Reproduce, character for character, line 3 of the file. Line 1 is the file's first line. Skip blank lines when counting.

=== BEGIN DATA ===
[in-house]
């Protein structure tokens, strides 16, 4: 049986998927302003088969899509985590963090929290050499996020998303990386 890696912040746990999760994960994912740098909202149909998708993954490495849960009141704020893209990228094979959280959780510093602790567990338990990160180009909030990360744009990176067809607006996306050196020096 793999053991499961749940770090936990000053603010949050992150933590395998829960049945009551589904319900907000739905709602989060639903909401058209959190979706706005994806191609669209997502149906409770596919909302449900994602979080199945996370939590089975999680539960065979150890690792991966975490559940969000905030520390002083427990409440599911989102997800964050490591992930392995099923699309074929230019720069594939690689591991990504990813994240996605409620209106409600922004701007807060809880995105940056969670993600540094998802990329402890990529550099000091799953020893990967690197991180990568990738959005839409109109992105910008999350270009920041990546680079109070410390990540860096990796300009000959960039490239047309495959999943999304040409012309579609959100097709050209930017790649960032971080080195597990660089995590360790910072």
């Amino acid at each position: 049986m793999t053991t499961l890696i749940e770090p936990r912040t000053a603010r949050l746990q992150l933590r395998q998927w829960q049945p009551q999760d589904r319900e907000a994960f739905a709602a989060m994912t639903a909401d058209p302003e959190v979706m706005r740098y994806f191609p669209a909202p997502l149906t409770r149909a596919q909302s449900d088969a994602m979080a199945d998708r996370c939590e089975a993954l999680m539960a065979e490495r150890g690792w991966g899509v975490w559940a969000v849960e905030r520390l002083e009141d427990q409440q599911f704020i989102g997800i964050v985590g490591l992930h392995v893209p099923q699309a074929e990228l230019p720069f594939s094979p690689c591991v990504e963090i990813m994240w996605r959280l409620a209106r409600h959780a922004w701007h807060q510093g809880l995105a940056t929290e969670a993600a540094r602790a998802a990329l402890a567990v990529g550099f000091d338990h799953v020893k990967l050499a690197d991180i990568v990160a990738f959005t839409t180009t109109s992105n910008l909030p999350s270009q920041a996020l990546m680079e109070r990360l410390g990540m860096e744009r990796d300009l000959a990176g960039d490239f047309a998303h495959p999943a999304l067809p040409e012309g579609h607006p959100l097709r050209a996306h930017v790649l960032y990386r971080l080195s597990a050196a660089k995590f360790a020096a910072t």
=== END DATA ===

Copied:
């Amino acid at each position: 049986m793999t053991t499961l890696i749940e770090p936990r912040t000053a603010r949050l746990q992150l933590r395998q998927w829960q049945p009551q999760d589904r319900e907000a994960f739905a709602a989060m994912t639903a909401d058209p302003e959190v979706m706005r740098y994806f191609p669209a909202p997502l149906t409770r149909a596919q909302s449900d088969a994602m979080a199945d998708r996370c939590e089975a993954l999680m539960a065979e490495r150890g690792w991966g899509v975490w559940a969000v849960e905030r520390l002083e009141d427990q409440q599911f704020i989102g997800i964050v985590g490591l992930h392995v893209p099923q699309a074929e990228l230019p720069f594939s094979p690689c591991v990504e963090i990813m994240w996605r959280l409620a209106r409600h959780a922004w701007h807060q510093g809880l995105a940056t929290e969670a993600a540094r602790a998802a990329l402890a567990v990529g550099f000091d338990h799953v020893k990967l050499a690197d991180i990568v990160a990738f959005t839409t180009t109109s992105n910008l909030p999350s270009q920041a996020l990546m680079e109070r990360l410390g990540m860096e744009r990796d300009l000959a990176g960039d490239f047309a998303h495959p999943a999304l067809p040409e012309g579609h607006p959100l097709r050209a996306h930017v790649l960032y990386r971080l080195s597990a050196a660089k995590f360790a020096a910072t």